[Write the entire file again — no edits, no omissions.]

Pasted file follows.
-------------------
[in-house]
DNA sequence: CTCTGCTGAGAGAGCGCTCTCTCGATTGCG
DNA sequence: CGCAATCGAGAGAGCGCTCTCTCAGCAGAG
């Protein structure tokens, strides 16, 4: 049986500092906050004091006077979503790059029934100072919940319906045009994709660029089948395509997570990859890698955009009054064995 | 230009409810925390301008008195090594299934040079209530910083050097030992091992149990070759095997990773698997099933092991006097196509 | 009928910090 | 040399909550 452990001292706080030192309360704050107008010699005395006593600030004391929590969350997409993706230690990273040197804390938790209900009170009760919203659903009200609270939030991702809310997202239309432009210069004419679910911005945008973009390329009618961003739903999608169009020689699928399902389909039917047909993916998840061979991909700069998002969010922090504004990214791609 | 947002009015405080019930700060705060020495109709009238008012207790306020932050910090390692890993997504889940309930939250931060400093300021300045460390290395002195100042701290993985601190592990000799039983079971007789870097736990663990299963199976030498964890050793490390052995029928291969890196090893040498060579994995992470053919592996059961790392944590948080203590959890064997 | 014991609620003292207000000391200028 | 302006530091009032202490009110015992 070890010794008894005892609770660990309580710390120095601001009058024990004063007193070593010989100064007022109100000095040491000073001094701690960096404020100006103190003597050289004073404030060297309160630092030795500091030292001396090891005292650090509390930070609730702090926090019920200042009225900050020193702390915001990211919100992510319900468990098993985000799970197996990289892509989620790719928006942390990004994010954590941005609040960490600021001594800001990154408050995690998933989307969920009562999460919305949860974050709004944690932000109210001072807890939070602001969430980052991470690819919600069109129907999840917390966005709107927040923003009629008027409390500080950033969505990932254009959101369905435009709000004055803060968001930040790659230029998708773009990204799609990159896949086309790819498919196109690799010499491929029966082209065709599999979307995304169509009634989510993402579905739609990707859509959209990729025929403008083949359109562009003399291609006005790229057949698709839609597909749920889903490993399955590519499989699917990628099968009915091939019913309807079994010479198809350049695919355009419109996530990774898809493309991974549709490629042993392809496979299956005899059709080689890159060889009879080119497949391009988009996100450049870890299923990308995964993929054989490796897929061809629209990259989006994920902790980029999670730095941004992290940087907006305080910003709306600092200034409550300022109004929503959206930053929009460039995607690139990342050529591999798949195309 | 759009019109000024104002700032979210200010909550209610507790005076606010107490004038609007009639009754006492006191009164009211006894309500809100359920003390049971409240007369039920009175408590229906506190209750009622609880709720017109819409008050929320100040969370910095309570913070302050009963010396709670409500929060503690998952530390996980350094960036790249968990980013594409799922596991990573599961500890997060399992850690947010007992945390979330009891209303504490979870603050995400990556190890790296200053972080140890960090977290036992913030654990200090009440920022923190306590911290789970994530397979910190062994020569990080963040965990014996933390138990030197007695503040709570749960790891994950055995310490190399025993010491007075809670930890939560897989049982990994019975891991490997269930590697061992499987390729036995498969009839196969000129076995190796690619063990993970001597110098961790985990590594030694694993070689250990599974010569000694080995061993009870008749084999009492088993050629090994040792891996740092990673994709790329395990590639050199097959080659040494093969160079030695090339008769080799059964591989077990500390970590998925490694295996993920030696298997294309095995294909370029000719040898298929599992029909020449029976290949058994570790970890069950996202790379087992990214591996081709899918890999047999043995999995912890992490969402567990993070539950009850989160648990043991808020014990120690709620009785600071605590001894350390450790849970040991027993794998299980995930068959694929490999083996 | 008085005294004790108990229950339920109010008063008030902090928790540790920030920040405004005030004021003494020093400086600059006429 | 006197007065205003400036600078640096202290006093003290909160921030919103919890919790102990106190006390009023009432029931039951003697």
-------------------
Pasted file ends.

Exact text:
[in-house]
DNA sequence: CTCTGCTGAGAGAGCGCTCTCTCGATTGCG
DNA sequence: CGCAATCGAGAGAGCGCTCTCTCAGCAGAG
């Protein structure tokens, strides 16, 4: 049986500092906050004091006077979503790059029934100072919940319906045009994709660029089948395509997570990859890698955009009054064995 | 230009409810925390301008008195090594299934040079209530910083050097030992091992149990070759095997990773698997099933092991006097196509 | 009928910090 | 040399909550 452990001292706080030192309360704050107008010699005395006593600030004391929590969350997409993706230690990273040197804390938790209900009170009760919203659903009200609270939030991702809310997202239309432009210069004419679910911005945008973009390329009618961003739903999608169009020689699928399902389909039917047909993916998840061979991909700069998002969010922090504004990214791609 | 947002009015405080019930700060705060020495109709009238008012207790306020932050910090390692890993997504889940309930939250931060400093300021300045460390290395002195100042701290993985601190592990000799039983079971007789870097736990663990299963199976030498964890050793490390052995029928291969890196090893040498060579994995992470053919592996059961790392944590948080203590959890064997 | 014991609620003292207000000391200028 | 302006530091009032202490009110015992 070890010794008894005892609770660990309580710390120095601001009058024990004063007193070593010989100064007022109100000095040491000073001094701690960096404020100006103190003597050289004073404030060297309160630092030795500091030292001396090891005292650090509390930070609730702090926090019920200042009225900050020193702390915001990211919100992510319900468990098993985000799970197996990289892509989620790719928006942390990004994010954590941005609040960490600021001594800001990154408050995690998933989307969920009562999460919305949860974050709004944690932000109210001072807890939070602001969430980052991470690819919600069109129907999840917390966005709107927040923003009629008027409390500080950033969505990932254009959101369905435009709000004055803060968001930040790659230029998708773009990204799609990159896949086309790819498919196109690799010499491929029966082209065709599999979307995304169509009634989510993402579905739609990707859509959209990729025929403008083949359109562009003399291609006005790229057949698709839609597909749920889903490993399955590519499989699917990628099968009915091939019913309807079994010479198809350049695919355009419109996530990774898809493309991974549709490629042993392809496979299956005899059709080689890159060889009879080119497949391009988009996100450049870890299923990308995964993929054989490796897929061809629209990259989006994920902790980029999670730095941004992290940087907006305080910003709306600092200034409550300022109004929503959206930053929009460039995607690139990342050529591999798949195309 | 759009019109000024104002700032979210200010909550209610507790005076606010107490004038609007009639009754006492006191009164009211006894309500809100359920003390049971409240007369039920009175408590229906506190209750009622609880709720017109819409008050929320100040969370910095309570913070302050009963010396709670409500929060503690998952530390996980350094960036790249968990980013594409799922596991990573599961500890997060399992850690947010007992945390979330009891209303504490979870603050995400990556190890790296200053972080140890960090977290036992913030654990200090009440920022923190306590911290789970994530397979910190062994020569990080963040965990014996933390138990030197007695503040709570749960790891994950055995310490190399025993010491007075809670930890939560897989049982990994019975891991490997269930590697061992499987390729036995498969009839196969000129076995190796690619063990993970001597110098961790985990590594030694694993070689250990599974010569000694080995061993009870008749084999009492088993050629090994040792891996740092990673994709790329395990590639050199097959080659040494093969160079030695090339008769080799059964591989077990500390970590998925490694295996993920030696298997294309095995294909370029000719040898298929599992029909020449029976290949058994570790970890069950996202790379087992990214591996081709899918890999047999043995999995912890992490969402567990993070539950009850989160648990043991808020014990120690709620009785600071605590001894350390450790849970040991027993794998299980995930068959694929490999083996 | 008085005294004790108990229950339920109010008063008030902090928790540790920030920040405004005030004021003494020093400086600059006429 | 006197007065205003400036600078640096202290006093003290909160921030919103919890919790102990106190006390009023009432029931039951003697």